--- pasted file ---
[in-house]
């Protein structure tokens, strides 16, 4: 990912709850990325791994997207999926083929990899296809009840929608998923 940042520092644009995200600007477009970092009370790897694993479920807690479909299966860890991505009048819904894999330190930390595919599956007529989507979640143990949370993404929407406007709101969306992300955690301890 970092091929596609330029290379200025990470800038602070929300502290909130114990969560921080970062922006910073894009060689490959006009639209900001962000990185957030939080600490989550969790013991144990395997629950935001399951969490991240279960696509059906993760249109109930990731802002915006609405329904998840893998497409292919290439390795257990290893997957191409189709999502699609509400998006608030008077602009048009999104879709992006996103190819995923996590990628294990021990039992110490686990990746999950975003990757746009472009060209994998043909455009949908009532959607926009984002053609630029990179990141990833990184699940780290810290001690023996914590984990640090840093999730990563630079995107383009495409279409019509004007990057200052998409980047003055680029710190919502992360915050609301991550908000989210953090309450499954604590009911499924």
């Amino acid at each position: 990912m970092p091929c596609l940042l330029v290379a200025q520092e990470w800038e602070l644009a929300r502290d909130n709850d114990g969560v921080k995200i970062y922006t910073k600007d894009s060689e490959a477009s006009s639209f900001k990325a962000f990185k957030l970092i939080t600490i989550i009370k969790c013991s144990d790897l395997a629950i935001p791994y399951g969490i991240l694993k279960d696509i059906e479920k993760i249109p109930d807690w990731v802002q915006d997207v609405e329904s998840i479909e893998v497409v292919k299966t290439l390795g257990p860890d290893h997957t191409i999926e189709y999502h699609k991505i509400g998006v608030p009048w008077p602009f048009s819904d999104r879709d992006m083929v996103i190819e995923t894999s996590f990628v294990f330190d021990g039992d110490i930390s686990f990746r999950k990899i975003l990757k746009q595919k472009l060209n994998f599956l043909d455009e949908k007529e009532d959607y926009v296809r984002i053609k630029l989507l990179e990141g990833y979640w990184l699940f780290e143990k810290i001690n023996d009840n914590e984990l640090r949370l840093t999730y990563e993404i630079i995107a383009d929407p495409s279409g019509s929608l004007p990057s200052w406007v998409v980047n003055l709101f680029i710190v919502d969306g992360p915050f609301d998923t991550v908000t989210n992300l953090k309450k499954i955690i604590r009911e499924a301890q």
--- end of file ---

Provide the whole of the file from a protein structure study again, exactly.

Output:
[in-house]
């Protein structure tokens, strides 16, 4: 990912709850990325791994997207999926083929990899296809009840929608998923 940042520092644009995200600007477009970092009370790897694993479920807690479909299966860890991505009048819904894999330190930390595919599956007529989507979640143990949370993404929407406007709101969306992300955690301890 970092091929596609330029290379200025990470800038602070929300502290909130114990969560921080970062922006910073894009060689490959006009639209900001962000990185957030939080600490989550969790013991144990395997629950935001399951969490991240279960696509059906993760249109109930990731802002915006609405329904998840893998497409292919290439390795257990290893997957191409189709999502699609509400998006608030008077602009048009999104879709992006996103190819995923996590990628294990021990039992110490686990990746999950975003990757746009472009060209994998043909455009949908009532959607926009984002053609630029990179990141990833990184699940780290810290001690023996914590984990640090840093999730990563630079995107383009495409279409019509004007990057200052998409980047003055680029710190919502992360915050609301991550908000989210953090309450499954604590009911499924």
């Amino acid at each position: 990912m970092p091929c596609l940042l330029v290379a200025q520092e990470w800038e602070l644009a929300r502290d909130n709850d114990g969560v921080k995200i970062y922006t910073k600007d894009s060689e490959a477009s006009s639209f900001k990325a962000f990185k957030l970092i939080t600490i989550i009370k969790c013991s144990d790897l395997a629950i935001p791994y399951g969490i991240l694993k279960d696509i059906e479920k993760i249109p109930d807690w990731v802002q915006d997207v609405e329904s998840i479909e893998v497409v292919k299966t290439l390795g257990p860890d290893h997957t191409i999926e189709y999502h699609k991505i509400g998006v608030p009048w008077p602009f048009s819904d999104r879709d992006m083929v996103i190819e995923t894999s996590f990628v294990f330190d021990g039992d110490i930390s686990f990746r999950k990899i975003l990757k746009q595919k472009l060209n994998f599956l043909d455009e949908k007529e009532d959607y926009v296809r984002i053609k630029l989507l990179e990141g990833y979640w990184l699940f780290e143990k810290i001690n023996d009840n914590e984990l640090r949370l840093t999730y990563e993404i630079i995107a383009d929407p495409s279409g019509s929608l004007p990057s200052w406007v998409v980047n003055l709101f680029i710190v919502d969306g992360p915050f609301d998923t991550v908000t989210n992300l953090k309450k499954i955690i604590r009911e499924a301890q």